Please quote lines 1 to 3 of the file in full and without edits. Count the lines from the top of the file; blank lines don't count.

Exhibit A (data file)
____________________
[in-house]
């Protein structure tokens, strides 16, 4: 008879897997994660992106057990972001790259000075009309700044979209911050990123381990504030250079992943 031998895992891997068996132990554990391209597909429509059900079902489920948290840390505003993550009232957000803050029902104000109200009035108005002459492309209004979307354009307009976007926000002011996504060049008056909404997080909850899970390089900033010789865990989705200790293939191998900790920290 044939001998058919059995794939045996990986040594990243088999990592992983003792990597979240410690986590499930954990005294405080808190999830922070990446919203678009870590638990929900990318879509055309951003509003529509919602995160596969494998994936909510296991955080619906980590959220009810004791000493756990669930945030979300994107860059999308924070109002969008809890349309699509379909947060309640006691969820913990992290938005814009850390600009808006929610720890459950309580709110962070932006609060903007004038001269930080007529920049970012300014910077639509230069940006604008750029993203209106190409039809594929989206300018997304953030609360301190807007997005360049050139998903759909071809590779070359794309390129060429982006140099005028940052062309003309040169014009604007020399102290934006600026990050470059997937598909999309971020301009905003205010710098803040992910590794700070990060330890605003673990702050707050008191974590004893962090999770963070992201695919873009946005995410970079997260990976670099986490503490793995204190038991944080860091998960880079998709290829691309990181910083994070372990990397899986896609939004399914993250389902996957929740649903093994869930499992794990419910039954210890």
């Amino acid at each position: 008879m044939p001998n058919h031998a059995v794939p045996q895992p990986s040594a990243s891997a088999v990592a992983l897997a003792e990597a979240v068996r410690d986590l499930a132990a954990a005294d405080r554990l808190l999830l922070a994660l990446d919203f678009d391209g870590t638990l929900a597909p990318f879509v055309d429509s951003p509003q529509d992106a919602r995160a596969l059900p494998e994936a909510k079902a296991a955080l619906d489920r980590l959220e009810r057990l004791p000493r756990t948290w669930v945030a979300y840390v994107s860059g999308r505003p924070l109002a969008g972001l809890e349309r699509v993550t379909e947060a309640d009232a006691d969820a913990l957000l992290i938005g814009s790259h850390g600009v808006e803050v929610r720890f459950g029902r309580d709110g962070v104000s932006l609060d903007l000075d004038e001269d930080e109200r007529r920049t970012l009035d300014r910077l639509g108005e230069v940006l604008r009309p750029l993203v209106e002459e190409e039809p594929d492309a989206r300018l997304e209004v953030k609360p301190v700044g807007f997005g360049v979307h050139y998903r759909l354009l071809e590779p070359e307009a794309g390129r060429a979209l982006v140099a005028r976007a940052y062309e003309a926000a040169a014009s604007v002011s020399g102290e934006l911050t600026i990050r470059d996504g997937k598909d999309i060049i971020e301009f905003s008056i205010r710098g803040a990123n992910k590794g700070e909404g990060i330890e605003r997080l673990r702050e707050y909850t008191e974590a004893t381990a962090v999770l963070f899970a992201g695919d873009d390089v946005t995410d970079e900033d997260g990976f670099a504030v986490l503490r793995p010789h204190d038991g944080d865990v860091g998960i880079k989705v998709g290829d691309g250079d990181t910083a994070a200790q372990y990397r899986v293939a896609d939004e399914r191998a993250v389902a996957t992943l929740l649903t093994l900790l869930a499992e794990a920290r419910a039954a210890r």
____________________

[in-house]
């Protein structure tokens, strides 16, 4: 008879897997994660992106057990972001790259000075009309700044979209911050990123381990504030250079992943 031998895992891997068996132990554990391209597909429509059900079902489920948290840390505003993550009232957000803050029902104000109200009035108005002459492309209004979307354009307009976007926000002011996504060049008056909404997080909850899970390089900033010789865990989705200790293939191998900790920290 044939001998058919059995794939045996990986040594990243088999990592992983003792990597979240410690986590499930954990005294405080808190999830922070990446919203678009870590638990929900990318879509055309951003509003529509919602995160596969494998994936909510296991955080619906980590959220009810004791000493756990669930945030979300994107860059999308924070109002969008809890349309699509379909947060309640006691969820913990992290938005814009850390600009808006929610720890459950309580709110962070932006609060903007004038001269930080007529920049970012300014910077639509230069940006604008750029993203209106190409039809594929989206300018997304953030609360301190807007997005360049050139998903759909071809590779070359794309390129060429982006140099005028940052062309003309040169014009604007020399102290934006600026990050470059997937598909999309971020301009905003205010710098803040992910590794700070990060330890605003673990702050707050008191974590004893962090999770963070992201695919873009946005995410970079997260990976670099986490503490793995204190038991944080860091998960880079998709290829691309990181910083994070372990990397899986896609939004399914993250389902996957929740649903093994869930499992794990419910039954210890």
């Amino acid at each position: 008879m044939p001998n058919h031998a059995v794939p045996q895992p990986s040594a990243s891997a088999v990592a992983l897997a003792e990597a979240v068996r410690d986590l499930a132990a954990a005294d405080r554990l808190l999830l922070a994660l990446d919203f678009d391209g870590t638990l929900a597909p990318f879509v055309d429509s951003p509003q529509d992106a919602r995160a596969l059900p494998e994936a909510k079902a296991a955080l619906d489920r980590l959220e009810r057990l004791p000493r756990t948290w669930v945030a979300y840390v994107s860059g999308r505003p924070l109002a969008g972001l809890e349309r699509v993550t379909e947060a309640d009232a006691d969820a913990l957000l992290i938005g814009s790259h850390g600009v808006e803050v929610r720890f459950g029902r309580d709110g962070v104000s932006l609060d903007l000075d004038e001269d930080e109200r007529r920049t970012l009035d300014r910077l639509g108005e230069v940006l604008r009309p750029l993203v209106e002459e190409e039809p594929d492309a989206r300018l997304e209004v953030k609360p301190v700044g807007f997005g360049v979307h050139y998903r759909l354009l071809e590779p070359e307009a794309g390129r060429a979209l982006v140099a005028r976007a940052y062309e003309a926000a040169a014009s604007v002011s020399g102290e934006l911050t600026i990050r470059d996504g997937k598909d999309i060049i971020e301009f905003s008056i205010r710098g803040a990123n992910k590794g700070e909404g990060i330890e605003r997080l673990r702050e707050y909850t008191e974590a004893t381990a962090v999770l963070f899970a992201g695919d873009d390089v946005t995410d970079e900033d997260g990976f670099a504030v986490l503490r793995p010789h204190d038991g944080d865990v860091g998960i880079k989705v998709g290829d691309g250079d990181t910083a994070a200790q372990y990397r899986v293939a896609d939004e399914r191998a993250v389902a996957t992943l929740l649903t093994l900790l869930a499992e794990a920290r419910a039954a210890r």